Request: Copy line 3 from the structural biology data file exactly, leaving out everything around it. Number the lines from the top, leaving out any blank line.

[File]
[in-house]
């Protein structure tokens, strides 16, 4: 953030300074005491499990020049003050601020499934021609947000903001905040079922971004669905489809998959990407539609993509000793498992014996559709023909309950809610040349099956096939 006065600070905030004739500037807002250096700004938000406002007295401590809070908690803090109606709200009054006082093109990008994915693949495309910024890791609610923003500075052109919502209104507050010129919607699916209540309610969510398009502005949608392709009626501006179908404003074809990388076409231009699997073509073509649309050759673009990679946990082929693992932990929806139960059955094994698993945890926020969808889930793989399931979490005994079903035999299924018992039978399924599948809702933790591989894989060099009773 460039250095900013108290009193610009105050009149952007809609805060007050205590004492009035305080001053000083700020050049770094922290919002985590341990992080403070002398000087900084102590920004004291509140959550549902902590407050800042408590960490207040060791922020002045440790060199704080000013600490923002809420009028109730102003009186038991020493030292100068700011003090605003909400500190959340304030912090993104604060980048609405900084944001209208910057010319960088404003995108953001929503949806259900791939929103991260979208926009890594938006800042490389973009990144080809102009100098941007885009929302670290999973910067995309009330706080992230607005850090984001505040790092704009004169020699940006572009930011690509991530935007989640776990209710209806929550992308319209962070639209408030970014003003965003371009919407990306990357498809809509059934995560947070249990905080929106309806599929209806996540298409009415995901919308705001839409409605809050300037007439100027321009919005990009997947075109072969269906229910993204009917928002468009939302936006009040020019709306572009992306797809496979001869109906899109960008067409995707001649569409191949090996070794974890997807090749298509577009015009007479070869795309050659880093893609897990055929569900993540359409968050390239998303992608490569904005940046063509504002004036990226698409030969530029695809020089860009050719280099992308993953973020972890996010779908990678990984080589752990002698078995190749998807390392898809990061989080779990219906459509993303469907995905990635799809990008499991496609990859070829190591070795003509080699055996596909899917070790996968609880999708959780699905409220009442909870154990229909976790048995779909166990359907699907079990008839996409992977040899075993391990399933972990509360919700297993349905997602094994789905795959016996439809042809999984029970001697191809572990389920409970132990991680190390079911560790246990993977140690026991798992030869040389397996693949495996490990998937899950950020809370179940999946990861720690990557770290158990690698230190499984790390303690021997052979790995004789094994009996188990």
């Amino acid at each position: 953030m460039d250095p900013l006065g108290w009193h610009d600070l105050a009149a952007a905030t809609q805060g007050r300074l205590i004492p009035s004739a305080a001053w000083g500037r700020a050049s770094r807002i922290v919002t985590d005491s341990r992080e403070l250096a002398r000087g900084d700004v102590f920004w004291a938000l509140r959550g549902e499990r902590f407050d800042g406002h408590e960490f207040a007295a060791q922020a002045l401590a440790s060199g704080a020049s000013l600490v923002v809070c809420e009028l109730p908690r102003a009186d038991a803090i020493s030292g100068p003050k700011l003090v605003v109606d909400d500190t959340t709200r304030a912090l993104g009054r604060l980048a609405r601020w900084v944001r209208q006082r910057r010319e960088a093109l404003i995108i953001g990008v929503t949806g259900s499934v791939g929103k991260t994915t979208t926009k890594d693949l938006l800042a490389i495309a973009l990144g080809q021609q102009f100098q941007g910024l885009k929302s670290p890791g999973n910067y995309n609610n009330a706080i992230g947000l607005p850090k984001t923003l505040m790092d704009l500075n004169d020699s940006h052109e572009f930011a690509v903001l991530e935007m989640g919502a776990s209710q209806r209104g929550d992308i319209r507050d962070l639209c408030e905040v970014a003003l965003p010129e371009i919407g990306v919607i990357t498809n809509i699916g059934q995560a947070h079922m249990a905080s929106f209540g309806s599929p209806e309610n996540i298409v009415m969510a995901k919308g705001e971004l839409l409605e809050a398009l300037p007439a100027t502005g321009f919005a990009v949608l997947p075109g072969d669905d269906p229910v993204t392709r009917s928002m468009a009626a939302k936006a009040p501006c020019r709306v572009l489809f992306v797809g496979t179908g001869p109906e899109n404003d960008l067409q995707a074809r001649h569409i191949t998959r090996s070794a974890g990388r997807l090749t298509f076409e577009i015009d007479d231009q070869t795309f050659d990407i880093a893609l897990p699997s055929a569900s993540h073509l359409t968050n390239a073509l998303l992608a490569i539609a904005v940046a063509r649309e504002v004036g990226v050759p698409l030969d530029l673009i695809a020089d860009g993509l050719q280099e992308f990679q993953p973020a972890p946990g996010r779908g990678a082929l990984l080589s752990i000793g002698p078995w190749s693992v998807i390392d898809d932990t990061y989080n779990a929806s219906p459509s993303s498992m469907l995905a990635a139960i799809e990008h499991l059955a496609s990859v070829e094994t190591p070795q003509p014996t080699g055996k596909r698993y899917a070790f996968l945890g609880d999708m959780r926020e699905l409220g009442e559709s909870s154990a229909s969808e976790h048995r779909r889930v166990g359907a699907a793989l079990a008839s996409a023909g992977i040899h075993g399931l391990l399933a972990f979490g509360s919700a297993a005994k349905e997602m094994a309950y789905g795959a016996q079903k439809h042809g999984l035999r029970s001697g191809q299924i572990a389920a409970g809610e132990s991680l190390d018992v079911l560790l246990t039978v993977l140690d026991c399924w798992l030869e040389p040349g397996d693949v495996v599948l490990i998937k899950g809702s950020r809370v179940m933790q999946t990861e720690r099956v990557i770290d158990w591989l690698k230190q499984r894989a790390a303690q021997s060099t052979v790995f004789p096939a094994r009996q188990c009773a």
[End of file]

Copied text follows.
């Amino acid at each position: 953030m460039d250095p900013l006065g108290w009193h610009d600070l105050a009149a952007a905030t809609q805060g007050r300074l205590i004492p009035s004739a305080a001053w000083g500037r700020a050049s770094r807002i922290v919002t985590d005491s341990r992080e403070l250096a002398r000087g900084d700004v102590f920004w004291a938000l509140r959550g549902e499990r902590f407050d800042g406002h408590e960490f207040a007295a060791q922020a002045l401590a440790s060199g704080a020049s000013l600490v923002v809070c809420e009028l109730p908690r102003a009186d038991a803090i020493s030292g100068p003050k700011l003090v605003v109606d909400d500190t959340t709200r304030a912090l993104g009054r604060l980048a609405r601020w900084v944001r209208q006082r910057r010319e960088a093109l404003i995108i953001g990008v929503t949806g259900s499934v791939g929103k991260t994915t979208t926009k890594d693949l938006l800042a490389i495309a973009l990144g080809q021609q102009f100098q941007g910024l885009k929302s670290p890791g999973n910067y995309n609610n009330a706080i992230g947000l607005p850090k984001t923003l505040m790092d704009l500075n004169d020699s940006h052109e572009f930011a690509v903001l991530e935007m989640g919502a776990s209710q209806r209104g929550d992308i319209r507050d962070l639209c408030e905040v970014a003003l965003p010129e371009i919407g990306v919607i990357t498809n809509i699916g059934q995560a947070h079922m249990a905080s929106f209540g309806s599929p209806e309610n996540i298409v009415m969510a995901k919308g705001e971004l839409l409605e809050a398009l300037p007439a100027t502005g321009f919005a990009v949608l997947p075109g072969d669905d269906p229910v993204t392709r009917s928002m468009a009626a939302k936006a009040p501006c020019r709306v572009l489809f992306v797809g496979t179908g001869p109906e899109n404003d960008l067409q995707a074809r001649h569409i191949t998959r090996s070794a974890g990388r997807l090749t298509f076409e577009i015009d007479d231009q070869t795309f050659d990407i880093a893609l897990p699997s055929a569900s993540h073509l359409t968050n390239a073509l998303l992608a490569i539609a904005v940046a063509r649309e504002v004036g990226v050759p698409l030969d530029l673009i695809a020089d860009g993509l050719q280099e992308f990679q993953p973020a972890p946990g996010r779908g990678a082929l990984l080589s752990i000793g002698p078995w190749s693992v998807i390392d898809d932990t990061y989080n779990a929806s219906p459509s993303s498992m469907l995905a990635a139960i799809e990008h499991l059955a496609s990859v070829e094994t190591p070795q003509p014996t080699g055996k596909r698993y899917a070790f996968l945890g609880d999708m959780r926020e699905l409220g009442e559709s909870s154990a229909s969808e976790h048995r779909r889930v166990g359907a699907a793989l079990a008839s996409a023909g992977i040899h075993g399931l391990l399933a972990f979490g509360s919700a297993a005994k349905e997602m094994a309950y789905g795959a016996q079903k439809h042809g999984l035999r029970s001697g191809q299924i572990a389920a409970g809610e132990s991680l190390d018992v079911l560790l246990t039978v993977l140690d026991c399924w798992l030869e040389p040349g397996d693949v495996v599948l490990i998937k899950g809702s950020r809370v179940m933790q999946t990861e720690r099956v990557i770290d158990w591989l690698k230190q499984r894989a790390a303690q021997s060099t052979v790995f004789p096939a094994r009996q188990c009773a």